A more recent adventure started with MB waking me up at 2:30 am to ask me to help him pull his tooth. I sleepily yanked it a little, proclaimed it wasn’t ready yet, and hoped we would all go back to sleep. But, 5 min later, MB came back excitedly to show me that he had indeed managed to pull it out, so I had to get up to help him rinse it and prep it for the Tooth Fairy. As you can see, my normal Tooth Fairy routine was disturbed, as I had no intention of waiting another half hour in the middle of the night until he fell asleep, and was planning on just doing my job in the morning, in the hour between my and his wake-up times. Alas, it’s summer so it’s really bright in his room at 6:30; he was thus sleeping even lighter than usual and woke up as soon as I tried to peak into his room, looked under his pillow, and was again disappointed. This time I told him to just go back to bed, that the TF definitely didn’t have enough time to do her job since he’d only pulled the tooth out in the middle of the night. About 10 minutes later, I came back; I put the goodies under his pillow, quickly took out his tooth, the hardwood floor creaked, and I tossed the baggie with his tooth out of the room  and into the hallway just in time for him to turn around and see me supposedly trying to turn on the fan in his room. He asked if I was the TF and I said “Oh, I am just here to turn on the fan, it’s really hot in here,” and he took it! He found the baggie with a dollar bill, a marker (one of the felt-tips that I use for grading), and a couple of Skittles (don’t judge, the TF had to scramble), and he happily hopped downstairs to show the loot to his big brother.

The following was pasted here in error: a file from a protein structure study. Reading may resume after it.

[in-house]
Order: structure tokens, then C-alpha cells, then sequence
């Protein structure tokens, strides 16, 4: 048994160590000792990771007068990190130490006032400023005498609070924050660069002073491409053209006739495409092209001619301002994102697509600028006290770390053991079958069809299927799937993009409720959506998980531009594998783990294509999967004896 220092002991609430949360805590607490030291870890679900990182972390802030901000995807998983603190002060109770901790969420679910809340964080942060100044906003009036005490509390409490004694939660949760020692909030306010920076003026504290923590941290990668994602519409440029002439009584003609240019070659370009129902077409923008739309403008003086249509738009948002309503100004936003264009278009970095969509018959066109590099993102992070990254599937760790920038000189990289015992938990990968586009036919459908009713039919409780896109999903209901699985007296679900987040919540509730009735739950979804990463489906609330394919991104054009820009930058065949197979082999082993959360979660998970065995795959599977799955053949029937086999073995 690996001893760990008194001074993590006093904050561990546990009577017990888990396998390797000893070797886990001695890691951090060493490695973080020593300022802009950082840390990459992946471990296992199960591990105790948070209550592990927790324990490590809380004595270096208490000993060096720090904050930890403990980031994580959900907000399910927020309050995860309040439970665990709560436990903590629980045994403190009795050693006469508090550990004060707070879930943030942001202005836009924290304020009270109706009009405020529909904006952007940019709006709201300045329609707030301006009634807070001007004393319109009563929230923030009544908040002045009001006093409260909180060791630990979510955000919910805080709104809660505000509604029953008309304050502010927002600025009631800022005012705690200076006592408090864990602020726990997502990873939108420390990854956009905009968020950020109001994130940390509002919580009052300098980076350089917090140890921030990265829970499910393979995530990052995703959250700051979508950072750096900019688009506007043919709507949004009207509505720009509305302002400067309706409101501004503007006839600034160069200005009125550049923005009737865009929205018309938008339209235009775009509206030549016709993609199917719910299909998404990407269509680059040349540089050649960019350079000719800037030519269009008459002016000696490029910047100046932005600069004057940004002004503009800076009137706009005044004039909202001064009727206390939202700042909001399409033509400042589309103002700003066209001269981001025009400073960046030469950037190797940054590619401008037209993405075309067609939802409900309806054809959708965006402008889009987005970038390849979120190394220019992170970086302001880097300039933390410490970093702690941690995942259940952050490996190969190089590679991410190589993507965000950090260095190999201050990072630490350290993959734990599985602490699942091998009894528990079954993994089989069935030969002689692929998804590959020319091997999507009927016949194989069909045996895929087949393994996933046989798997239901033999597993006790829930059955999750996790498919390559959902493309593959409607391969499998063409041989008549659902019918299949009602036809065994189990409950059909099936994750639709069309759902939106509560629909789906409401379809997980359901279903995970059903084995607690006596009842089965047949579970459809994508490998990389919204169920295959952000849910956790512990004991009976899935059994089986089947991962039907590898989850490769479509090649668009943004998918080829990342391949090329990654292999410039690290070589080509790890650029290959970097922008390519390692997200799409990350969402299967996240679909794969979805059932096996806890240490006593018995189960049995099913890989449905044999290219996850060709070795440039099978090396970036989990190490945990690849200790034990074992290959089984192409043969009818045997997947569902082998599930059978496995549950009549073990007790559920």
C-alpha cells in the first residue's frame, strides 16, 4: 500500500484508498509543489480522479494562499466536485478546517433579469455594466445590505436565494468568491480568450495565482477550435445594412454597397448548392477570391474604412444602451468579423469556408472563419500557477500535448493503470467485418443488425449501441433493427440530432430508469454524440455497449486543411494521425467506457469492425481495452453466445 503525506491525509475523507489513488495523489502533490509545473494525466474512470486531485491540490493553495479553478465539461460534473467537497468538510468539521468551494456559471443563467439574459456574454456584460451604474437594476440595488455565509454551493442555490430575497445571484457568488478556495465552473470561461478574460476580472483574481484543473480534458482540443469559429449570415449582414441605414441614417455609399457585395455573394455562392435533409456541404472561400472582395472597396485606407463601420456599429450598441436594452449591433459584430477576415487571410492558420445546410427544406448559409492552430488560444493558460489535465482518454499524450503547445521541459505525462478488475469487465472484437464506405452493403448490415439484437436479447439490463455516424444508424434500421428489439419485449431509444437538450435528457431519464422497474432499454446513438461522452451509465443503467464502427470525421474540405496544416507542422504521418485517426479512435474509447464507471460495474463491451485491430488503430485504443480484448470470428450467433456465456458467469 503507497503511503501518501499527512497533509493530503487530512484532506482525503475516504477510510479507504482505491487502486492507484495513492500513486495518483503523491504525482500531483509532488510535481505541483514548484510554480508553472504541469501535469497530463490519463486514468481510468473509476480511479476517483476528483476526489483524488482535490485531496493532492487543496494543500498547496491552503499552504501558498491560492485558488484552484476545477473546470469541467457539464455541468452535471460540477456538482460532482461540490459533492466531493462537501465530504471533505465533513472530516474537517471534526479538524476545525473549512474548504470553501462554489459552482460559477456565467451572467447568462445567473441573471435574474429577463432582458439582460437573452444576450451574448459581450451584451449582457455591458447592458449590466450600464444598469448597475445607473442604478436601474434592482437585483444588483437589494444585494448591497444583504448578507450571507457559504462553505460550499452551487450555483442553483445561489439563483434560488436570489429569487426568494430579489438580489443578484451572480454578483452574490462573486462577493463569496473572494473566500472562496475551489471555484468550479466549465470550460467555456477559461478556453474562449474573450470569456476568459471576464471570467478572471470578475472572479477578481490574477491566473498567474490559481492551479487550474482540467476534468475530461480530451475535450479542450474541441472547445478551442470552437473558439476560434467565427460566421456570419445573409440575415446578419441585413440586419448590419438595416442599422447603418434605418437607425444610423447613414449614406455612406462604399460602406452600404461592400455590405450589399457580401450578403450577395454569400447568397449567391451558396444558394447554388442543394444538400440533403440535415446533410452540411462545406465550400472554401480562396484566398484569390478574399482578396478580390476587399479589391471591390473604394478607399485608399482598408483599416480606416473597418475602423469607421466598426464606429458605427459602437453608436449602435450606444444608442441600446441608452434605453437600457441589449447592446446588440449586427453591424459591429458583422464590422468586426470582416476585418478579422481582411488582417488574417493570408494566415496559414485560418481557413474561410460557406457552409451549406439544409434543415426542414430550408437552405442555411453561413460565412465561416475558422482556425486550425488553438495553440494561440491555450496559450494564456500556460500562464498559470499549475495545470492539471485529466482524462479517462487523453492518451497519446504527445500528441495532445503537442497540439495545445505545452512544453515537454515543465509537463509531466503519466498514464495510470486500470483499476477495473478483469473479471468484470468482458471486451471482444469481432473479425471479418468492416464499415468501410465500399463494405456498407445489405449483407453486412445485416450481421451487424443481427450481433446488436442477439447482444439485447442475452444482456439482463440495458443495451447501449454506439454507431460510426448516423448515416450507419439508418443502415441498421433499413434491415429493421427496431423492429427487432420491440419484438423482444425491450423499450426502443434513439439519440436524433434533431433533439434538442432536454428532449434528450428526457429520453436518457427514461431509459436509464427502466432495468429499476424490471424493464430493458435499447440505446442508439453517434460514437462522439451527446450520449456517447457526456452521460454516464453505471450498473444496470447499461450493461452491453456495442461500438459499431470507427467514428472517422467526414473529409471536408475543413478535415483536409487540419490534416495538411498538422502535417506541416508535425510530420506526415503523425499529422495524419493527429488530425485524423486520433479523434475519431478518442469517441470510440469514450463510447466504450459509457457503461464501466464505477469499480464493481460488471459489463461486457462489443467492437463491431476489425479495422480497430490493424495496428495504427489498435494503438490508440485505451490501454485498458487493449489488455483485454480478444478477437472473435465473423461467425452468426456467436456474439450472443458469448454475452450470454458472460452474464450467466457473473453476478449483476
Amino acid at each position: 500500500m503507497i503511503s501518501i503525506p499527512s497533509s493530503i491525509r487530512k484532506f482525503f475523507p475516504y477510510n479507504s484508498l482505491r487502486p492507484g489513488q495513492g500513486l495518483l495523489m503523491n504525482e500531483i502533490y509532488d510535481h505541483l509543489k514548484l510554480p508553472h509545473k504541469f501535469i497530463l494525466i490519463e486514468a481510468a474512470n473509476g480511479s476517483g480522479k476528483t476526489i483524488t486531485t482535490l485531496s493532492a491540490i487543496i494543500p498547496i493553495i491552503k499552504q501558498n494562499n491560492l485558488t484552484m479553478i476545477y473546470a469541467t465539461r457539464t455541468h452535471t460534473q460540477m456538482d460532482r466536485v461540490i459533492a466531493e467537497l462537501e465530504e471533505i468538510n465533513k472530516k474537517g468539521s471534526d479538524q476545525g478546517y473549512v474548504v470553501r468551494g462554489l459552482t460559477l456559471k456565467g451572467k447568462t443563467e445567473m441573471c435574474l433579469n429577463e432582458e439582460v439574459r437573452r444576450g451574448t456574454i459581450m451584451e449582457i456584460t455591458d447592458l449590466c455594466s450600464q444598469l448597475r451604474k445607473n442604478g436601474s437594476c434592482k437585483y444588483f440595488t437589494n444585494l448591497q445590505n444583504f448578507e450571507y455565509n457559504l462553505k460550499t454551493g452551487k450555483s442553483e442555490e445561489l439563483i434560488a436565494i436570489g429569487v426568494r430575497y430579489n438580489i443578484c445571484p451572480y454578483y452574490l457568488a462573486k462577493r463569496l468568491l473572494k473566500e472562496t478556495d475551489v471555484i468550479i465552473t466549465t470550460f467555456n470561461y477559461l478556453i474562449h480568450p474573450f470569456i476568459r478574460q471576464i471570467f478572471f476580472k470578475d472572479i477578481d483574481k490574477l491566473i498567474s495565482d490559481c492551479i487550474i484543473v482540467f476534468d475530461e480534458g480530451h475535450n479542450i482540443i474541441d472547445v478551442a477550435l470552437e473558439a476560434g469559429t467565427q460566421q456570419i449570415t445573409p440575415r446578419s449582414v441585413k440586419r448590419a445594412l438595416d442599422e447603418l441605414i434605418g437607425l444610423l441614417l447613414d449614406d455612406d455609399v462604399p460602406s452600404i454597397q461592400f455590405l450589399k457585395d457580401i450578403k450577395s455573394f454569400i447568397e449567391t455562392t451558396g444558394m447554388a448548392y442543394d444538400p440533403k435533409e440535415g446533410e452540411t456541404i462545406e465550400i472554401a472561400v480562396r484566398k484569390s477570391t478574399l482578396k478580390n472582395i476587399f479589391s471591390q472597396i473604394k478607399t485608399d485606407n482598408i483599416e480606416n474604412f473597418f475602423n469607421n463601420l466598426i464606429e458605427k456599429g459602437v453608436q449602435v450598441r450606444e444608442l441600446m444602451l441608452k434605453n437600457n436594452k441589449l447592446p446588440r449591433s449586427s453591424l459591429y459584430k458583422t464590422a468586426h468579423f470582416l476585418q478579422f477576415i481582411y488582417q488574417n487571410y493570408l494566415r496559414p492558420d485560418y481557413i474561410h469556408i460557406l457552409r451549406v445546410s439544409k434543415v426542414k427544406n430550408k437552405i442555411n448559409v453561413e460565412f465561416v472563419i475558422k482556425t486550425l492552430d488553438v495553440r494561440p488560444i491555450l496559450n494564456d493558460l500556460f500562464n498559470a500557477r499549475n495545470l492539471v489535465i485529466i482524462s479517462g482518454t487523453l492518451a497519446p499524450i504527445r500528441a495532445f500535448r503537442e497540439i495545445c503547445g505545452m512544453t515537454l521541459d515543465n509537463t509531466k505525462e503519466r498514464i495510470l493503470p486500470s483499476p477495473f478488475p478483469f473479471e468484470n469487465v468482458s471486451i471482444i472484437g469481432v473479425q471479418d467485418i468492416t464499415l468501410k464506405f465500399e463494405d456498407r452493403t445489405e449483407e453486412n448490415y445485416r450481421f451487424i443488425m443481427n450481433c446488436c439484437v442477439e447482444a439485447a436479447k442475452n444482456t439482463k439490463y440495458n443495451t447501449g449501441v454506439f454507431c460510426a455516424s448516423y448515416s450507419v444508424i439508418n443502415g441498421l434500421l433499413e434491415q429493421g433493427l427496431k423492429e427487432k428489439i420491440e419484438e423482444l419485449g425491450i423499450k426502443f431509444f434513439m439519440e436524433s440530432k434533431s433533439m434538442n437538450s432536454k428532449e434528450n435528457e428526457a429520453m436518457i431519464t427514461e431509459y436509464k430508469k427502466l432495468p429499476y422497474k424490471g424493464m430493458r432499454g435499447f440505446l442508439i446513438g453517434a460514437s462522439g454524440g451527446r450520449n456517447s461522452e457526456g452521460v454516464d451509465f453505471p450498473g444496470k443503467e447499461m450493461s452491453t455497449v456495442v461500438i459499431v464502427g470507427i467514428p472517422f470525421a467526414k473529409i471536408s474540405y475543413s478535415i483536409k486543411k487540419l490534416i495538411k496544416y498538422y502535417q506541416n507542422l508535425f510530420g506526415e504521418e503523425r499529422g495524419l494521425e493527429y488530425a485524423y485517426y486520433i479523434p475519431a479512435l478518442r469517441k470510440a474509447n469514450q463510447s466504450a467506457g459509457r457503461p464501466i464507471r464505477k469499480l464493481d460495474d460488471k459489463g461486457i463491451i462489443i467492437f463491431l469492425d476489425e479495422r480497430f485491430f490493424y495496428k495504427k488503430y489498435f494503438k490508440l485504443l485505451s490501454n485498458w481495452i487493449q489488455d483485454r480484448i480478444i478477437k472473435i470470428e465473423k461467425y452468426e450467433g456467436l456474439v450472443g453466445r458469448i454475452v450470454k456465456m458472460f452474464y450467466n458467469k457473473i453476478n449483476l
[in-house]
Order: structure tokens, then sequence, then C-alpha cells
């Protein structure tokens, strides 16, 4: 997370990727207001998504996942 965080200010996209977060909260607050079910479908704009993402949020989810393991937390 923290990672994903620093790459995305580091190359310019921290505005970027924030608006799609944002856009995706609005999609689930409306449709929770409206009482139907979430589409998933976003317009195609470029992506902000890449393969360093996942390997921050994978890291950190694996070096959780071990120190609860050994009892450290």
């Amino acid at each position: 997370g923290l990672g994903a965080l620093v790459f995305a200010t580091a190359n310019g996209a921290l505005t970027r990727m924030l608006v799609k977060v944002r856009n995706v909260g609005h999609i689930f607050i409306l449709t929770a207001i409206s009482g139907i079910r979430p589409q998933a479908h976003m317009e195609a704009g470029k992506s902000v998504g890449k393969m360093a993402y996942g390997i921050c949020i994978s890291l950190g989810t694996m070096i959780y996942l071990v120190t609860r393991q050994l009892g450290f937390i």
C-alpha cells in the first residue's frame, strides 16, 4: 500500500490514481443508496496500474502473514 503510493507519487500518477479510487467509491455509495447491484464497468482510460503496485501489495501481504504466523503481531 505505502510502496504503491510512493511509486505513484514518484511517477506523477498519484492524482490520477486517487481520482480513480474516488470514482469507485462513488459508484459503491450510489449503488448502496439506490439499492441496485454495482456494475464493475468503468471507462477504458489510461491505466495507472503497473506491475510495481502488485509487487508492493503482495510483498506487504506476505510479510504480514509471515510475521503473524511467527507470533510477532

Later in the day, I found that he had used the marker to write on the bill “To: MB; From: Tooth Fairy”.  The Tooth Fairy’s heart melted a little.

8 comments

  1. With the last time, I was home alone with the two kids and daycare wasn’t taking the youngest even though she had a doctors note that they made me get and decided not to believe and I had a deadline etc. There was no way the TF was going to make it. But DH told DC1 over the phone not to put the tooth under because DC2 was running wild and might end up walking in on the TF, so to wait until he got home. By the time he got home there were two teeth.

    I’m pretty sure that when DC1 was 3 ze had no concept of Santa/TF/etc. When DC1 was 4 and 5 ze was suspicious and really didn’t believe (we had some long and somewhat difficult conversations about magic, Santa Claus, and God), but knew (after some conversations) that he wasn’t to go announcing their non-existence to fellow classmates. At age 7, I’m not sure what’s going on. Haz ze forgotten ze didn’t believe, or is ze suspending disbelief because that’s what you’re supposed to do? I don’t know.

  2. Oh, this is such a sweet post. You are an awesome mama and heat great kids you have!

    There was a This American Life radio episode years ago about “kid logic”. My favorite story was about the kid who woke up when her dad was doing the tooth fairy job. Her interpretation was the her dad was the tooth fairy, for real. All of her friends were so excited and were all nervous around him after then, like a rockstar…

  3. Aww, such a sweet story! Love reading the posts about your family.

    Only yesterday our 19 months old boy started saying “i wuv’u daadi.” It makes me so happy! 🙂